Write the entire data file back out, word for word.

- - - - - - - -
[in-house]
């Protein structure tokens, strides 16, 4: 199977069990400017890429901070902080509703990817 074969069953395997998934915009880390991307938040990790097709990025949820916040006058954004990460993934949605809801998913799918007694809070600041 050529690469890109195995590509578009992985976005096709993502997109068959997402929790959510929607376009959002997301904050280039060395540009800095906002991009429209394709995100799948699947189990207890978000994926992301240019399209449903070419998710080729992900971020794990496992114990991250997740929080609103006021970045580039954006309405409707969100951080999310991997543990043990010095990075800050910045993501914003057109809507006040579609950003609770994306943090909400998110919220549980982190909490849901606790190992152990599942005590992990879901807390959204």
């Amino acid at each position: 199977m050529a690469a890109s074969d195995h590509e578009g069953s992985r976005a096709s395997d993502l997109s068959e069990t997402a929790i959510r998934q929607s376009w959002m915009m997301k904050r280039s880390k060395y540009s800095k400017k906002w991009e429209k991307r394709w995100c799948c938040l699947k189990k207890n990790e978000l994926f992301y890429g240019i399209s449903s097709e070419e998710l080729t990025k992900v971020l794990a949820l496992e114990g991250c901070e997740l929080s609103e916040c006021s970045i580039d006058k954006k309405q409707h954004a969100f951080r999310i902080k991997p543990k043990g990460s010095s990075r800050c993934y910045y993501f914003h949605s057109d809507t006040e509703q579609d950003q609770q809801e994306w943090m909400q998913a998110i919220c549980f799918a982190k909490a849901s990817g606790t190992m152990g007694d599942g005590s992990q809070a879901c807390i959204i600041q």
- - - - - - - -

[in-house]
């Protein structure tokens, strides 16, 4: 199977069990400017890429901070902080509703990817 074969069953395997998934915009880390991307938040990790097709990025949820916040006058954004990460993934949605809801998913799918007694809070600041 050529690469890109195995590509578009992985976005096709993502997109068959997402929790959510929607376009959002997301904050280039060395540009800095906002991009429209394709995100799948699947189990207890978000994926992301240019399209449903070419998710080729992900971020794990496992114990991250997740929080609103006021970045580039954006309405409707969100951080999310991997543990043990010095990075800050910045993501914003057109809507006040579609950003609770994306943090909400998110919220549980982190909490849901606790190992152990599942005590992990879901807390959204």
């Amino acid at each position: 199977m050529a690469a890109s074969d195995h590509e578009g069953s992985r976005a096709s395997d993502l997109s068959e069990t997402a929790i959510r998934q929607s376009w959002m915009m997301k904050r280039s880390k060395y540009s800095k400017k906002w991009e429209k991307r394709w995100c799948c938040l699947k189990k207890n990790e978000l994926f992301y890429g240019i399209s449903s097709e070419e998710l080729t990025k992900v971020l794990a949820l496992e114990g991250c901070e997740l929080s609103e916040c006021s970045i580039d006058k954006k309405q409707h954004a969100f951080r999310i902080k991997p543990k043990g990460s010095s990075r800050c993934y910045y993501f914003h949605s057109d809507t006040e509703q579609d950003q609770q809801e994306w943090m909400q998913a998110i919220c549980f799918a982190k909490a849901s990817g606790t190992m152990g007694d599942g005590s992990q809070a879901c807390i959204i600041q």